Excerpt

The World Goes On

László Krasznahorkai (trans. by George Szirtes, Ottilie Mulzet, & John Batki)

January 3, 2018 
The following is from László Krasznahorkai’s book, The World Goes On . These eleven stories draw our attention away from this world, speeding our body toward annihilation, and immersing ourselves in a current of thought. László Krasznahorkai has written five novels & won the 2015 Man Booker International Prize. He lives in reclusiveness in the hills of Szentlászló.

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HOW LOVELY

How lovely it would be, a world that we could end by organizing a series of lectures—anywhere in this departing world—and give it the general subtitle, “Lecture Series on Area Theory,” where one after another, as in a circus arena, lecturers from all parts of the world would talk about “area theory”: a physicist, followed by an art historian, a poet, a geographer, a biologist, a musicologist, an architect, a philosopher, an anarchist, a mathematician, an astronomer, and so on, and where in front of a permanent, never varying audience, that physicist, that art historian, that poet, that geographer, that biologist, that musicologist, that architect, that philosopher, that anarchist, that mathematician, that astronomer, and so on, would relate his thoughts about area from his own respective point of view, keeping in mind the overall title for the lecture series, “There Is No Area,” pointing out the peculiar relation between this title and the subject, so that the artist or the scientist would speak about this, approaching it from his respective perspective of poetry, music, mathematics, architecture, fine art, geography, biology, the language of poetics and physics, philosophy, anarchy, telling us what he thinks, and what he recommends we should think about area—and all this under the aegis of a summary statement denying that this subject, area, exists at all. The contradiction, however, is only apparent; this lecture series could just as well bear (bitterly) the title “All Is Area” as objectively as its actual title “There Is No Area.” For the lecturers would speak about the significance—for them and for us—of a being from whose point of view, when looking at the universe, area does exist; they would lecture about the importance of the question, namely: can the undeniably limited nature of the human viewpoint possibly lead us to the weighty, if unprovable assertion—and according to another viewpoint besides the human it is conceivable—that there is no area, that this is how matters stand, yet, nevertheless, for us, regardless of where we look, we see ruined and intact nothing but area, area upon area everywhere; given that we have reached a point where, trapped in the bewitchingly confined space of the human viewpoint, as we near the incidental termination of an excruciating spiritual journey, we must arrive at the conclusion: beyond this bewitching confinement we in fact insist on nothing else, nothing else, not even on existence of any kind, we no longer insist even on existence, only on the promise that for once in some area, amidst the most profound beauty and decay, we may glimpse something, anything that refers to us.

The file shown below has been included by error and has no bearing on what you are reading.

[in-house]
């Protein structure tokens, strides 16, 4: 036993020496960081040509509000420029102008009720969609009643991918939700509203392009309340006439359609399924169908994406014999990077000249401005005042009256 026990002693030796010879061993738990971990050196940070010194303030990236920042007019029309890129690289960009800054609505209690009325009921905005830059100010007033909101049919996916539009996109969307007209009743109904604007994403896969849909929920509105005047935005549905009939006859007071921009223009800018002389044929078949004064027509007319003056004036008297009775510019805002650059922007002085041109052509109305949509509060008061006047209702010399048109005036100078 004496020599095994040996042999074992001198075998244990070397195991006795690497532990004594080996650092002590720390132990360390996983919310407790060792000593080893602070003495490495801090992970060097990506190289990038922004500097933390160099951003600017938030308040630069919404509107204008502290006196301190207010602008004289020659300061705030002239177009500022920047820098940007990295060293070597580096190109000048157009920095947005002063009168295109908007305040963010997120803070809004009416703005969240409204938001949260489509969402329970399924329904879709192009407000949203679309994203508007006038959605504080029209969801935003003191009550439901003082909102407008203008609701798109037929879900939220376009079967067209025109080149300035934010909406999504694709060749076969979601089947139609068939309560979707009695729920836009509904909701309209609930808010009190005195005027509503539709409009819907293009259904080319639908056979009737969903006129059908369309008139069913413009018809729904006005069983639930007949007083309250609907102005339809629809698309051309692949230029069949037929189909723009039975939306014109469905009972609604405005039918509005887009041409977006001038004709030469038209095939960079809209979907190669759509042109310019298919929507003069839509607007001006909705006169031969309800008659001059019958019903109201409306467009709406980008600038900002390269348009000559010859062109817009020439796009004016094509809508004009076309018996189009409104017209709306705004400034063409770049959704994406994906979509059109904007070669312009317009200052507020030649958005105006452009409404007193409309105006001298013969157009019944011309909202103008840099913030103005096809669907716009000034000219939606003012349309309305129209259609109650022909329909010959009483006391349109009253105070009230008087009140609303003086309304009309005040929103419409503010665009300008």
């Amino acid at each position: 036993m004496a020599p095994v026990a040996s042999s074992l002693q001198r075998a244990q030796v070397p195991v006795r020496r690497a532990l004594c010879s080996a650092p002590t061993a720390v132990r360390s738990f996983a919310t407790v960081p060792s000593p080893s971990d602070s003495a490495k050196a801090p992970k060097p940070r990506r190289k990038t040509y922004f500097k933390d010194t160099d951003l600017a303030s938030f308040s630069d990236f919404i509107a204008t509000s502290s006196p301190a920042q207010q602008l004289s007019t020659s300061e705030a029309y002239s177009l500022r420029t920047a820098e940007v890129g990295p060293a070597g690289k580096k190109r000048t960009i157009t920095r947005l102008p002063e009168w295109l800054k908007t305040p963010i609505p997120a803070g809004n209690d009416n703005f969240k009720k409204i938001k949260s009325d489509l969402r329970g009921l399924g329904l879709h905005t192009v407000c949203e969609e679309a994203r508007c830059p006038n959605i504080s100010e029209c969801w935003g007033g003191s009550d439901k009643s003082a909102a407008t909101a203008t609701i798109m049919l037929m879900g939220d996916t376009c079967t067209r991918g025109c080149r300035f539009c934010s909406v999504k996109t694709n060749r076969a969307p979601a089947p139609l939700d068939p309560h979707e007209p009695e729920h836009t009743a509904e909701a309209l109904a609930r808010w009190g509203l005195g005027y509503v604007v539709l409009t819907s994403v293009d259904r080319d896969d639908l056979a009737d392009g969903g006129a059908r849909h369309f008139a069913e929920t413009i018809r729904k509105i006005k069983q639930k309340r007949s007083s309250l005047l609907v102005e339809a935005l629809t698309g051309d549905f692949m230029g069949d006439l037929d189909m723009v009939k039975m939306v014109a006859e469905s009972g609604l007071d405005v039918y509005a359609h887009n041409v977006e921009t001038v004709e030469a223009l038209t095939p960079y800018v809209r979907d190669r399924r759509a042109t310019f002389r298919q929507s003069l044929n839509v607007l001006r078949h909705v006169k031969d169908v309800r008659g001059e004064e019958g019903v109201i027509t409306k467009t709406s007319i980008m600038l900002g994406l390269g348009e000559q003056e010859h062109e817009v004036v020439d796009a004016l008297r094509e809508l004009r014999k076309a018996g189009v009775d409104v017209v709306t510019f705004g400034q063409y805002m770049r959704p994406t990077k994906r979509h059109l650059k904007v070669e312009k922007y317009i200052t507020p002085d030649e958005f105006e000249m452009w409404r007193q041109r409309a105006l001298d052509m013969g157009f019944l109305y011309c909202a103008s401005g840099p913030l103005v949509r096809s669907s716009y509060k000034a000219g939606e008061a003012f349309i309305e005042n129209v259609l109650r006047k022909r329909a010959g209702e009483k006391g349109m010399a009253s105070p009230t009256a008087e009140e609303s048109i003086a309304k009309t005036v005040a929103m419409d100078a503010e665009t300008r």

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OBSTACLE THEORY